Armoured Fighting Vehicles and Armoured Personnel Carriers pp. 42-49:
*4 photos of the Keisoukoukidousha LAV (Light Armoured Vehicle)
**2 photos of the Type 82 CCV (Command and Communications Vehicle)
2 photos of the Type 73 APC (Armoured Personnel Carrier)
**5 photos of the Type 96 WAPC (Wheeled Armoured Personnel Carrier) (note: Trumpeter offers two versions in 1/35 styrene kit form, labeled as A and B)
**5 photos of the Type 89 FV (Fighting Vehicle)

Artillery and Artillery Support Systems:
1 photo of the JTPS-P13 mortar detection radar device
2 photos of the 120mm Mortar RT (120RT), in firing position and in tow behind the HMV
2 photos of the MLRS
1 photo of the JTPS-P16 artillery detection radar carried on the Type 74 Extra-Large Truck
2 photos of the Type 88 SSM (Surface-to-Ship Missile) mounted on the Type 74 Extra-Large Truck
2 photos of the FH-70 155mm Howitzer
1 photo of the Type 75 Self-Propelled Howitzer (75HSP)
1 photo of the Type 96 Self-Propelled Mortar (96MSP)
2 photos of the 203mm Self-Propelled Howitzer (20HSP)
2 photos of the Type 99 155mm Self-Propelled Howitzer (99HSP)
1 photo of the Type 87 ASV (Ammunition Support Vehicle)
1 photo of the Type 99 ASV

Main Battle Tanks pp. 58-64:
*5 photos of the Type 74 Tank
*5 photos of the Type 90 Tank, 1 showing the Type 92 Mine-Roller attached (note: Tamiya offers their 1/35 kit both with and without the Type 92 Mine-Roller)
4 photos of the Type 10 Tank prototype

There are some nice photos unique to the insides of the front and rear covers as well.
1 photo of the Type 75 Armored Dozer (not listed in the engineering or recovery section)
2 additional photos of the LAV

conclusion

There arenít enough photos of any particular vehicle to make this book incredibly useful for modelers who wish to address corrections or super-detailing in their kits. Each photo is depicts the particular vehicle in its entirety, as is appropriate for the bookís purpose. This book also lacks operational photos such as deployment of JGSDF vehicles to the Middle East. This being said, many of the photos depict the vehicles during normal homeland operational duties or during training exercises, which are beneficial, especially with the understanding that most of the JGSDF are not deployed outside of Japan.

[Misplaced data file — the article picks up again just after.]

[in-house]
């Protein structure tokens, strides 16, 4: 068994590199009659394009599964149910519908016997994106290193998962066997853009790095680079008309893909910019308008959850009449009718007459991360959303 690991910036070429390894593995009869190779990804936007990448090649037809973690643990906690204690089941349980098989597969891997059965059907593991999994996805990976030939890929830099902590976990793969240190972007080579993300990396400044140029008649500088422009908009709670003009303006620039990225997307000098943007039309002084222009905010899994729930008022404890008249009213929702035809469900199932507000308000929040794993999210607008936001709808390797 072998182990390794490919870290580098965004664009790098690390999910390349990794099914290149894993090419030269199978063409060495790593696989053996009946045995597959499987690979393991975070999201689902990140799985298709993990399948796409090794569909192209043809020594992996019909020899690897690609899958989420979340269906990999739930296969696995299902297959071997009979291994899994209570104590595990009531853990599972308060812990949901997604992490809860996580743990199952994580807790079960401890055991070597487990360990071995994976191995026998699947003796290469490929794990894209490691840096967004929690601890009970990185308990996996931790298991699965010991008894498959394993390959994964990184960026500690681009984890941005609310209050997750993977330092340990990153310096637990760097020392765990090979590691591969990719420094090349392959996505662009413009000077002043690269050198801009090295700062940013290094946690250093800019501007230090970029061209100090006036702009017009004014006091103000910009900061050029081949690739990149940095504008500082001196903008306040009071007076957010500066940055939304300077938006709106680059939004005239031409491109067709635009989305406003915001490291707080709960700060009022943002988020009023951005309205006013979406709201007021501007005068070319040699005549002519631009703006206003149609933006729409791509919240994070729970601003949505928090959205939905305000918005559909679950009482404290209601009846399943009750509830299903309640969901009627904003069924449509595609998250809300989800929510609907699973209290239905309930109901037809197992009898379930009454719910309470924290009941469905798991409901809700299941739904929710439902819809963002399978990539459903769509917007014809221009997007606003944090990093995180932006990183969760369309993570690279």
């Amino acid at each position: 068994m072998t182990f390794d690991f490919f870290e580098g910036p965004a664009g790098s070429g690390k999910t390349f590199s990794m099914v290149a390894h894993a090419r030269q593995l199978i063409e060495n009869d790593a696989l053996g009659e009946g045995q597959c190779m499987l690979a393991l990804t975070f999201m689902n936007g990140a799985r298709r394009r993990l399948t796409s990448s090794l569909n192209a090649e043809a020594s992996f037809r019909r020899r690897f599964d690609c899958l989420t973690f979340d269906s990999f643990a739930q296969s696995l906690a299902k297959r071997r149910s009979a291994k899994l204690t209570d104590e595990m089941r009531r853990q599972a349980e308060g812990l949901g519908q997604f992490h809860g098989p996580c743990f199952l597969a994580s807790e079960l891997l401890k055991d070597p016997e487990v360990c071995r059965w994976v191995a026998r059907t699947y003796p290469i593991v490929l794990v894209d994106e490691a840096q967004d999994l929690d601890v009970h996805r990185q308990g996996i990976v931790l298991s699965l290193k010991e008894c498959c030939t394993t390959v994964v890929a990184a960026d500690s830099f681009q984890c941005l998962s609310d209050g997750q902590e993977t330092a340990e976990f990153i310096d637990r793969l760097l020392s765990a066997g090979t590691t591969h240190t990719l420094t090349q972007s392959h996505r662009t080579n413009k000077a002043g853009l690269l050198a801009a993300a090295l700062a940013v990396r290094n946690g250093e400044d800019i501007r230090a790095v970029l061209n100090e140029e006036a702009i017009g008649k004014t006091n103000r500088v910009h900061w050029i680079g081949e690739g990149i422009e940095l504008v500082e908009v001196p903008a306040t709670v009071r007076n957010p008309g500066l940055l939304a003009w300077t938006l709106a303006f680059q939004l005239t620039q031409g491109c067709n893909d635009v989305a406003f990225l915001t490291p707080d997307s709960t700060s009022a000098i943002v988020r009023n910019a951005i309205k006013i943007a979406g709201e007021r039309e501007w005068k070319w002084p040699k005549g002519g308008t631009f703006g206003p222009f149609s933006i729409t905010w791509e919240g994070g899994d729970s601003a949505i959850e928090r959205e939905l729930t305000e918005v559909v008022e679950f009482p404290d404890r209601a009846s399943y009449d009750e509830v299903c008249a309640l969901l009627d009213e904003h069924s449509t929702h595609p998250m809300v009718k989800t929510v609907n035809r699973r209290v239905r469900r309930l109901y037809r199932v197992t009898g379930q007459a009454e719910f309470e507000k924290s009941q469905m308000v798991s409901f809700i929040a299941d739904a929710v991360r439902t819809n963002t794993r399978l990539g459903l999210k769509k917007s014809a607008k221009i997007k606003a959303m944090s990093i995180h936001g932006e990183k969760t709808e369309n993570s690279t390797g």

What this book offers is a unique collection of photos and information intelligently organized in categories that are intuitive to the reader. It will only take you a matter of seconds to find the appropriate vehicle for your next project or identify any particular JGSDF vehicle that you are unfamiliar with.

For those of you who are not yet aware, Tamiya has kitted a small handful of these vehicles in 1/35 scale. Trumpeter has recently been releasing new-tool 1/35 kits over the past few years, with the Type 87 Anti-Aircraft AW being their latest edition - it should be hitting the shelves soon. I have denoted which vehicles are currently available in 1/35 styrene kit form. If you havenít yet noticed, several JGSDF vehicles are based on the HMV, Type 73 Medium, Type 73 Large, and Type 74 Extra-Large trucks, making them good choices for base kits that we may see available in the future.

* = Tamiya
** = Trumpeter
SUMMARY
Highs: Excellent primer for anyone interested in modern JGSDF vehicles, easy to navigate, intuitive organization, clear high quality photos, useful and descriptive text accompany each photo.
Lows: No walk-arounds limit the usefulness in respect to modeling, would have benefited from expanded information.
Verdict: A great and welcome addition to the niche Japanese armor category, highly recommended to all Japanese military and JGSDF enthusiasts, modern armor fans, and to all who are looking for something different.
Percentage Rating
85%
  Scale: 1:1
  Mfg. ID: Nr 7021
  Suggested Retail: 14.95 Euro
  Related Link: Tankograd Publishing
  PUBLISHED: Apr 30, 2012
  NATIONALITY: Japan / 日本
NETWORK-WIDE AVERAGE RATINGS
  THIS REVIEWER: 88.75%
  MAKER/PUBLISHER: 90.19%

Our Thanks to Tankograd Publishing!
This item was provided by them for the purpose of having it reviewed on this KitMaker Network site. If you would like your kit, book, or product reviewed, please contact us.

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About Jeremy Hengest (vonHengest)
FROM: TEXAS, UNITED STATES

I've always had an avid interest in history, machines, art and learning. Scale modeling seems to be a natural conduit for bringing these things together, and I strive to further broaden my knowledge and skill bases as I inevitably continue to discover more throughout my life.

Copyright ©2019 text by Jeremy Hengest [ VONHENGEST ]. All rights reserved.